A look at the insides, I had used armo-weft fusible on the front, knit fusible around the welt pocket and on the upper lapel. I reused the sleeve heads in the new sleeves. The lining was completely removed to do these changes so it was certainly fun to have a fully complete lining to pick up and sew back in, with a slight adjustment in the center back to accomodate the gathered section.

plaid jacket inside plaid jacket lining

Since it is now December I figured it was time to start wearing this jacket which will have a very short shelf life (and I went to a holiday lunch today). So here it is, a side view so you can see the back detail.

And what is that in my hand? A tulip bulb, which I found right there on the retaining wall. Just recently planted by me and then dug up by the evil masterminds also known as squirrels. My nemesis. Nemeses? because they run around in a pack. Curse you, squirrels. Why am I smiling? because I have devised a plan to thwart them, to be revealed...

Plaid jacket on me2

Happy Holiday sewing, Beth

P.S. If the title of this blog post is confusing to any readers, perhaps those outside of the US, I will direct you to this Wikipedia entry which explains the origin of the phrase "Yes, Virginia, there is a Santa Claus" and then hope you will excuse me for twisting that sentence into a blog post title.


  1. i love the refashion!!! you made a totally old fashioned jacket into something so cute and chic - i especially love the peplum back. hmm!! i want to make one too!

  2. Beth, You've got yourself a fun holiday jacket thanks to your ingenuity. The peplum is so cute! My refashions rarely look as I had planned but are generally better than the original. Good job!

  3. Wow, great vision... Love this refashion

  4. Love this! Refashioning has been on my mind as well (although I am not brave enough to do so with items that I made myself!). You make me want to dig some plaid out of the stash . . .

  5. That's a terrific refashion! it looks really up-to-date and fashion forward now. I've been on the lookout for some lovely tartan for next year, I have Vivienne Westwood aspirations in mind :)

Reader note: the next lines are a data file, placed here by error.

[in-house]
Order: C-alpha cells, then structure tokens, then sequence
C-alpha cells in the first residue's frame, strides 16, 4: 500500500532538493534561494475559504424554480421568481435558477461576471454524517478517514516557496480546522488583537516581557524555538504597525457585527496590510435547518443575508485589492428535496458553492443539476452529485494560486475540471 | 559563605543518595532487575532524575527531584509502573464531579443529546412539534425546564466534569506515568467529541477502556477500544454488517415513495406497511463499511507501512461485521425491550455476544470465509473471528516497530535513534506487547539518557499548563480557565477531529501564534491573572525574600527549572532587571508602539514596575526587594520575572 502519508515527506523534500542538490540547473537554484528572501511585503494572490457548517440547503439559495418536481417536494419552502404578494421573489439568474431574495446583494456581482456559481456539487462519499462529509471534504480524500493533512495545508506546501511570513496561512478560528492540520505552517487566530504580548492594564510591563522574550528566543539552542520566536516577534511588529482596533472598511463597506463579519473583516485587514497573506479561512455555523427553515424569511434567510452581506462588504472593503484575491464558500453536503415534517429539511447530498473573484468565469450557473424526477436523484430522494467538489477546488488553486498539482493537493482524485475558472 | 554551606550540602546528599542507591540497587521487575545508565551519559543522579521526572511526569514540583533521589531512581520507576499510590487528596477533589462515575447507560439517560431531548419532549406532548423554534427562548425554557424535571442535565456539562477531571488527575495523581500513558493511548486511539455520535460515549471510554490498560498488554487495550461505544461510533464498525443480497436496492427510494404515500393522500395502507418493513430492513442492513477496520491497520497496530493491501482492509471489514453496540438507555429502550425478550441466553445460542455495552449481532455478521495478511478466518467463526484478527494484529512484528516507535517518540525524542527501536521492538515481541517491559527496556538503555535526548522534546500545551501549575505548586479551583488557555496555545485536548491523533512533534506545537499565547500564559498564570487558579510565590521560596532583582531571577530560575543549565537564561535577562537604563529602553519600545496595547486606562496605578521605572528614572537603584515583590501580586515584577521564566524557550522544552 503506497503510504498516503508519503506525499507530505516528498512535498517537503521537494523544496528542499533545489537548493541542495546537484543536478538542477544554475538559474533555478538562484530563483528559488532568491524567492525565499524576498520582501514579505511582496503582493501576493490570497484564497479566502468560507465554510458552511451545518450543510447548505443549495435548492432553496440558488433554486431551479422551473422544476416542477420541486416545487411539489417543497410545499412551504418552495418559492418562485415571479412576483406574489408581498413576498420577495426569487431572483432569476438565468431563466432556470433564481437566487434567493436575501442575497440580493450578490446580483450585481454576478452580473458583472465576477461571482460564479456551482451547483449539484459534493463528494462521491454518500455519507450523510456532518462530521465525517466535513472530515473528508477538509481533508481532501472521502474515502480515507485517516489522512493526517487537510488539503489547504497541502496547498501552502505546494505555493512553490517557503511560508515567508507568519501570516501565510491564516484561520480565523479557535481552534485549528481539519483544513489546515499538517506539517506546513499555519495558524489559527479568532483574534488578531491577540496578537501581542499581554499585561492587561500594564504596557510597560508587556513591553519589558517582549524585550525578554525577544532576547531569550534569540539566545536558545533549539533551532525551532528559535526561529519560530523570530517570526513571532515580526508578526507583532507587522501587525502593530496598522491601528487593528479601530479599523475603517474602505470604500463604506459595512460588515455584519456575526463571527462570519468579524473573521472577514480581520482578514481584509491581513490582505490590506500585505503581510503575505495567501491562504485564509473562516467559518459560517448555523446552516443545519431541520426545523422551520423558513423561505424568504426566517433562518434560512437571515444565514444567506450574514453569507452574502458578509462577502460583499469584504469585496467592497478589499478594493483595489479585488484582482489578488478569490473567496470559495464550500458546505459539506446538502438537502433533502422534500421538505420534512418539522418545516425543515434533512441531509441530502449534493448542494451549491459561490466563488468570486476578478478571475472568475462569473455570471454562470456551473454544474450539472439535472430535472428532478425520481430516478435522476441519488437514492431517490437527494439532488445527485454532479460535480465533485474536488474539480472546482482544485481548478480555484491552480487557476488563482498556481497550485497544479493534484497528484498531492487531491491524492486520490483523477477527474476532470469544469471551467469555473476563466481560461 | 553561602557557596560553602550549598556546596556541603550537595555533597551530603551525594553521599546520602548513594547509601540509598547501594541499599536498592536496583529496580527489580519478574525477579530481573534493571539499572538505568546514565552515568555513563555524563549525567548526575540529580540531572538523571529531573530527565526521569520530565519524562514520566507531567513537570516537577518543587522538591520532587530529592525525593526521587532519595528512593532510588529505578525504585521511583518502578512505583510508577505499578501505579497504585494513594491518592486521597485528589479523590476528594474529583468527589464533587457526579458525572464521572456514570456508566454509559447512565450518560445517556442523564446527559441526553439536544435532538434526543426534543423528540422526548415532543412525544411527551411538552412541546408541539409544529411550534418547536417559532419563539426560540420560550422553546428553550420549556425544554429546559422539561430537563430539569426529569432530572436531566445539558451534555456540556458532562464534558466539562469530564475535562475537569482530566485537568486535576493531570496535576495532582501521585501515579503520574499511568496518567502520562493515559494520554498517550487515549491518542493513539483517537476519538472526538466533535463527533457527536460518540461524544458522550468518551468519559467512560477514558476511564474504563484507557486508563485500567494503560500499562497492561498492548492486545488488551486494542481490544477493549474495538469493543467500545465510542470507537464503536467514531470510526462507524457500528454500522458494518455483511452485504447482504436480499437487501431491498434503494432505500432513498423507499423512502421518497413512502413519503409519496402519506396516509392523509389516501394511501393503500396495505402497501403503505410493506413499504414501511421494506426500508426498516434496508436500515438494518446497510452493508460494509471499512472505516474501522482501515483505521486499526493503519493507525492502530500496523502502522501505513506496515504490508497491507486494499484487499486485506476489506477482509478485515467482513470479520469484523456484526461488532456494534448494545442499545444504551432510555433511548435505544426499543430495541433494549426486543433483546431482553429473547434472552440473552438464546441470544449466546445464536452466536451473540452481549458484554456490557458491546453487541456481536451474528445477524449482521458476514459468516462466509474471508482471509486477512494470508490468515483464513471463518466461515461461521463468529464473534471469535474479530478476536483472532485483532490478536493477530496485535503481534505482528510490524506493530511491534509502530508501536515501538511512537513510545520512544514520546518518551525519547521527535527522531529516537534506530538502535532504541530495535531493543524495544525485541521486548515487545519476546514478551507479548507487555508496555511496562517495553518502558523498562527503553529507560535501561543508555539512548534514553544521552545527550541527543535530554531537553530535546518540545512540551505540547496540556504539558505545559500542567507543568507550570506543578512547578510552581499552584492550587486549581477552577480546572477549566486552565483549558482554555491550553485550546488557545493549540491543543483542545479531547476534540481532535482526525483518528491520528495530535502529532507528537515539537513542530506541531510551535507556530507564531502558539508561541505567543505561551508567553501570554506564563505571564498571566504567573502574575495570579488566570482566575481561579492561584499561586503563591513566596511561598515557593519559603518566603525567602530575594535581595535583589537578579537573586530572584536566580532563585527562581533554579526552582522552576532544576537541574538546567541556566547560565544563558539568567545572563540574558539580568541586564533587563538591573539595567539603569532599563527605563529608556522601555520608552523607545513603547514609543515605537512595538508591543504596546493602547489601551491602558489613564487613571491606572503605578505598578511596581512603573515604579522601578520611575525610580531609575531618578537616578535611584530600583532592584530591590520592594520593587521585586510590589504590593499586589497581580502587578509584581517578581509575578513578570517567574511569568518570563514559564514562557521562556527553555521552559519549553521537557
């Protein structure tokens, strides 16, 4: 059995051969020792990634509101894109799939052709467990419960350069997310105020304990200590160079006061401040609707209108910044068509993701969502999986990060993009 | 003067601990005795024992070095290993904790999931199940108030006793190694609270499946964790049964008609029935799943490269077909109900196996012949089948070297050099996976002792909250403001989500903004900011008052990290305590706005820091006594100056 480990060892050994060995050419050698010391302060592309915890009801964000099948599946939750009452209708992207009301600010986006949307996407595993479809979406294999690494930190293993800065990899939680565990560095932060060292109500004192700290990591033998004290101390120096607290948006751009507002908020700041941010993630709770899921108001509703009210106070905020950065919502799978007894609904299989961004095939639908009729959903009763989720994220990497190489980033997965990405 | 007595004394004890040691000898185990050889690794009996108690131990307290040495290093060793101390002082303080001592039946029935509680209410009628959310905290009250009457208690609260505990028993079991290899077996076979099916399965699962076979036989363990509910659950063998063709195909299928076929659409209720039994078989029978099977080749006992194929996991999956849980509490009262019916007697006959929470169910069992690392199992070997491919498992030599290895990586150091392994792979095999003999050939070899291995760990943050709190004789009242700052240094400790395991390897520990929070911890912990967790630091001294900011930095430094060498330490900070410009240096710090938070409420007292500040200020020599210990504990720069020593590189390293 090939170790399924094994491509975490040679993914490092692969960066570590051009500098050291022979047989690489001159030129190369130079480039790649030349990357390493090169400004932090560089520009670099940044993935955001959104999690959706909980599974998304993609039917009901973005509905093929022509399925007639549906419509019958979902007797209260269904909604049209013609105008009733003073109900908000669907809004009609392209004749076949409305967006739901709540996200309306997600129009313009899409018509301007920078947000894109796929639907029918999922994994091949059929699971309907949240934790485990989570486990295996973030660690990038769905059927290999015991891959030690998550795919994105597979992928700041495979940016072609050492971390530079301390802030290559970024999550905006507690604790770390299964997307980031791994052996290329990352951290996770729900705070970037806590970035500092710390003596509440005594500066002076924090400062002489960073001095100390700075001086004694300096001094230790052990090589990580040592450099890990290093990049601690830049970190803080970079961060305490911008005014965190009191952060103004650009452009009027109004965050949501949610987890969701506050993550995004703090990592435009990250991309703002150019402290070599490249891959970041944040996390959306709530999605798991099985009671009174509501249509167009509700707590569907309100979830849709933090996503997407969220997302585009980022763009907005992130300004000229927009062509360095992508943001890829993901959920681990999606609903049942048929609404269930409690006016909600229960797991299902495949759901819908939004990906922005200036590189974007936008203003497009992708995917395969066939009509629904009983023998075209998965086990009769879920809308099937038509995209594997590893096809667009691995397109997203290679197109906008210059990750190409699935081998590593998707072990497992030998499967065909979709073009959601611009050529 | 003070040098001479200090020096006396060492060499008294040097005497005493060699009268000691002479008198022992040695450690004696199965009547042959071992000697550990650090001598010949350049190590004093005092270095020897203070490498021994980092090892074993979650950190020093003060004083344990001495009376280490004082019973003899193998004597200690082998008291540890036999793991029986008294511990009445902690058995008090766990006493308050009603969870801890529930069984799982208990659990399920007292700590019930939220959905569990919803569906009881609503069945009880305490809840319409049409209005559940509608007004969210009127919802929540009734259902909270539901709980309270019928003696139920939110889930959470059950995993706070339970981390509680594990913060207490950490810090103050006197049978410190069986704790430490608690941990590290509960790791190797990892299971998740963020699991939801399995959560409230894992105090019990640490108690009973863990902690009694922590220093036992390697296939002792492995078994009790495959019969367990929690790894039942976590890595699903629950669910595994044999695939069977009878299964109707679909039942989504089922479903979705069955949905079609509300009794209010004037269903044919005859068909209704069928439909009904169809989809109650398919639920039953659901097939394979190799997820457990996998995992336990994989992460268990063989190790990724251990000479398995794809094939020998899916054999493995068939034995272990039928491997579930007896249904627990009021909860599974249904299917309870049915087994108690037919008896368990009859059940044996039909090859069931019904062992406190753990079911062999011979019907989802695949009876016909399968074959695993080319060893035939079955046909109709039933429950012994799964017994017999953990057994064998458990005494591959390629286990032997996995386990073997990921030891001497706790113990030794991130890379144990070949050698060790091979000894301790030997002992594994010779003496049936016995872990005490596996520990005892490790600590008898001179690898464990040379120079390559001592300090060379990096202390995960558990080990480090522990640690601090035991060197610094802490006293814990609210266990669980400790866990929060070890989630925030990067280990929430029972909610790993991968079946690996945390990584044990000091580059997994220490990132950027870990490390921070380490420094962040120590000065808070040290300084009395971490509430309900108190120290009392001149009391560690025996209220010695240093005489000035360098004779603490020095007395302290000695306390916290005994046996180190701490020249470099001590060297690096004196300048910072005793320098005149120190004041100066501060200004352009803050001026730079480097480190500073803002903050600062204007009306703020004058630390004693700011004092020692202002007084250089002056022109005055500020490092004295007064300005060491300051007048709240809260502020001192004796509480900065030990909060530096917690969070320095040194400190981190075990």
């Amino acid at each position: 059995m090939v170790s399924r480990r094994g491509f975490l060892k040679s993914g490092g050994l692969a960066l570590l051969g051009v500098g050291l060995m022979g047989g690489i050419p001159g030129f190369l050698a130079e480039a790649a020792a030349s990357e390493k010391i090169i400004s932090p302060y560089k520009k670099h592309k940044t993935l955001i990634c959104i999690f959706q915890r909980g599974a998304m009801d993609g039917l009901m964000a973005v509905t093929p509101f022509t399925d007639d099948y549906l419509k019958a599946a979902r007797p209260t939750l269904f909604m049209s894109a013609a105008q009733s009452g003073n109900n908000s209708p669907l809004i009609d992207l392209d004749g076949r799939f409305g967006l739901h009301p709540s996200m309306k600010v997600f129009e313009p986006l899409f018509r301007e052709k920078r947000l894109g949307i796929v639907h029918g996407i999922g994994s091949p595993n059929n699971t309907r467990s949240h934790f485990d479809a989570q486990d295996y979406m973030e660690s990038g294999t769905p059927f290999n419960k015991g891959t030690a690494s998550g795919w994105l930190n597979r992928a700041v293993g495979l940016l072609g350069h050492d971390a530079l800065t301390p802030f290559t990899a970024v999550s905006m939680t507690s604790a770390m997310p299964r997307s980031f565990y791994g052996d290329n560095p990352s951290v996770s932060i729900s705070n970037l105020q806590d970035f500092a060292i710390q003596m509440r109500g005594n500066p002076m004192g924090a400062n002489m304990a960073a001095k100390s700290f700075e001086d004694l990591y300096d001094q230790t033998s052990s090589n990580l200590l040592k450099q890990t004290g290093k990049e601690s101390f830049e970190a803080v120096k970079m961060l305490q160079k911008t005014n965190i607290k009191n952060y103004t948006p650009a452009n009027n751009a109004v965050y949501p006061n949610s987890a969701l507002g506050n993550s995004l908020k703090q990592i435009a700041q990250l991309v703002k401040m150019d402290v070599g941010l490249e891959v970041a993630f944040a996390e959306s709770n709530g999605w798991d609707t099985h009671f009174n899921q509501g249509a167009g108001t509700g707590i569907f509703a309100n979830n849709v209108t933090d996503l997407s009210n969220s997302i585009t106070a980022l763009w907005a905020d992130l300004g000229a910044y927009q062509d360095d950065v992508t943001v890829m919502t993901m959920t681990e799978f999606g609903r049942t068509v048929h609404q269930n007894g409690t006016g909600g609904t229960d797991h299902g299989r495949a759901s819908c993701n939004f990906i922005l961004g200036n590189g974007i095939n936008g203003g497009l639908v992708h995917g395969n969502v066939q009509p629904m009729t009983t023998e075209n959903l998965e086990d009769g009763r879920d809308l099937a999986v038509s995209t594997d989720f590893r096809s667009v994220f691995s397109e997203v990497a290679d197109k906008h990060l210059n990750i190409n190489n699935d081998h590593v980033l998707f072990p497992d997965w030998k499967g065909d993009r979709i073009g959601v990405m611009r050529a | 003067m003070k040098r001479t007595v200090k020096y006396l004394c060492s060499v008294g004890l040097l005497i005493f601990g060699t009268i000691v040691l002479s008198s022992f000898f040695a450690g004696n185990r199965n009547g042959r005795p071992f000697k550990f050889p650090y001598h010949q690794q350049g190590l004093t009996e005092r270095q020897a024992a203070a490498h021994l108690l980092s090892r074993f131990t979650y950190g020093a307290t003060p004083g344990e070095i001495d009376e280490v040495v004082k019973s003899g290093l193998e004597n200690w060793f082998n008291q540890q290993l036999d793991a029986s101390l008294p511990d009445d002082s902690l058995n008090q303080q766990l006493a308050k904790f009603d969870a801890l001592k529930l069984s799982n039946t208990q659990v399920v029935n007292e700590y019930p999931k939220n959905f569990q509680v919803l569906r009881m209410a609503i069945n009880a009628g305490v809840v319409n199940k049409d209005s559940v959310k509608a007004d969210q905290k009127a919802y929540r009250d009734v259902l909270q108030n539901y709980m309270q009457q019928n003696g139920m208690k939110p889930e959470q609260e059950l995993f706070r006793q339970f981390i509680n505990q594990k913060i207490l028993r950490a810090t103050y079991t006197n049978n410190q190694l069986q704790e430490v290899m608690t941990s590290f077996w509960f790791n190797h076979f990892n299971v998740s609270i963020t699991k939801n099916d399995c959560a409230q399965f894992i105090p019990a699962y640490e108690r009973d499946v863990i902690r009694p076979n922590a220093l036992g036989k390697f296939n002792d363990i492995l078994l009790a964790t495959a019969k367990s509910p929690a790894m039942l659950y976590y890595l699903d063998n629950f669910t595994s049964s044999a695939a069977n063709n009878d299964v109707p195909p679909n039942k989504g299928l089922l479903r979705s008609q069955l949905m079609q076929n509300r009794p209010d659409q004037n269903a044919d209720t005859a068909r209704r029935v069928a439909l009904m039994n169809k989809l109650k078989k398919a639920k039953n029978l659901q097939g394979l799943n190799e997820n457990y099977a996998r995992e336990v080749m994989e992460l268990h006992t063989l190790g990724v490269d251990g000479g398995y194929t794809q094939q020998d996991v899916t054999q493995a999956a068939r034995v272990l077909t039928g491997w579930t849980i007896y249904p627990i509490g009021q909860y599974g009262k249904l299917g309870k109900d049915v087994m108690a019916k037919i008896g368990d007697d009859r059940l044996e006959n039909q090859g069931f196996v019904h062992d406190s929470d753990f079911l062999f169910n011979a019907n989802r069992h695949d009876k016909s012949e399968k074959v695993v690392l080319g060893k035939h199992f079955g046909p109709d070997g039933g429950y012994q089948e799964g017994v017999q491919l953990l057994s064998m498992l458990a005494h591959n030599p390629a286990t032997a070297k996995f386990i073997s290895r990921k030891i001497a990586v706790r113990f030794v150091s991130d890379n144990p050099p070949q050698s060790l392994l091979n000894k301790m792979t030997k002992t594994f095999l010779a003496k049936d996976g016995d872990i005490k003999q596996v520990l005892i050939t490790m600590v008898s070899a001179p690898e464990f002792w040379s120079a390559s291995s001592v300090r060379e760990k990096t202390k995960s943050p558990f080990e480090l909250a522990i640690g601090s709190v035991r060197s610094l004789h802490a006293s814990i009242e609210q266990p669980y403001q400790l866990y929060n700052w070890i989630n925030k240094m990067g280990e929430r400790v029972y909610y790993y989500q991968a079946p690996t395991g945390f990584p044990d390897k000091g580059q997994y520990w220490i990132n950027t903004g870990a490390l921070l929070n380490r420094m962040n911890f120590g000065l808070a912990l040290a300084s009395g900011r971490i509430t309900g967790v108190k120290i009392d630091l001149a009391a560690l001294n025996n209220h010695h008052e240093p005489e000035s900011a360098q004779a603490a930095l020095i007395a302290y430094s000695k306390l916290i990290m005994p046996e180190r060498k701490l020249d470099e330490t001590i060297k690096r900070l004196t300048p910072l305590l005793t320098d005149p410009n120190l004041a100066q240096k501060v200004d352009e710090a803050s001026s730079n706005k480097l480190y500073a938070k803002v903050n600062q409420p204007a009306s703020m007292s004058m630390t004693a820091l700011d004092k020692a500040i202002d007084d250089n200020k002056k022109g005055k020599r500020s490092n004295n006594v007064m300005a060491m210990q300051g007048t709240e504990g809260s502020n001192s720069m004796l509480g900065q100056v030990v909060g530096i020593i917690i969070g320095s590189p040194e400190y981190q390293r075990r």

6. What a great refashion! I love the peplum back and contrast sleeves. What a great term, "aggressively Christmas-y" -- I can think of a few ways to use it this holiday season! I can't wait to read about your squirrel solution -- I actually planted some tulip bulbs this year and had not realized that squirrels dig them up!

  7. Before scrolling down, I tried to envision what kind of refashion was appropriate for this jacket. I was totally blown away by the bias gathered peplum, what a great idea! Nice save! I agree about not revisiting the fashions of recently bygone eras, although I still (sentimentally) keep 3 dresses that I will never wear again: a Laura Ashley flowered number from high school, the dress that I wore on my 21st birthday, and my wedding gown.

  8. I like the refashion very much, especially the bias-cut peplum, and find the contrasting solid sleeves attractive also. I hope you won't be too hard on the squirrels, as it is very hard being wild in the city. I think it best if we can live peaceably with them. Perhaps in you left out bird seed or some other treat, they would leave the bulbs alone. On the other hand, you could "force" the bulbs in the house. Just a thought, as I empathize with both the squirrels and you.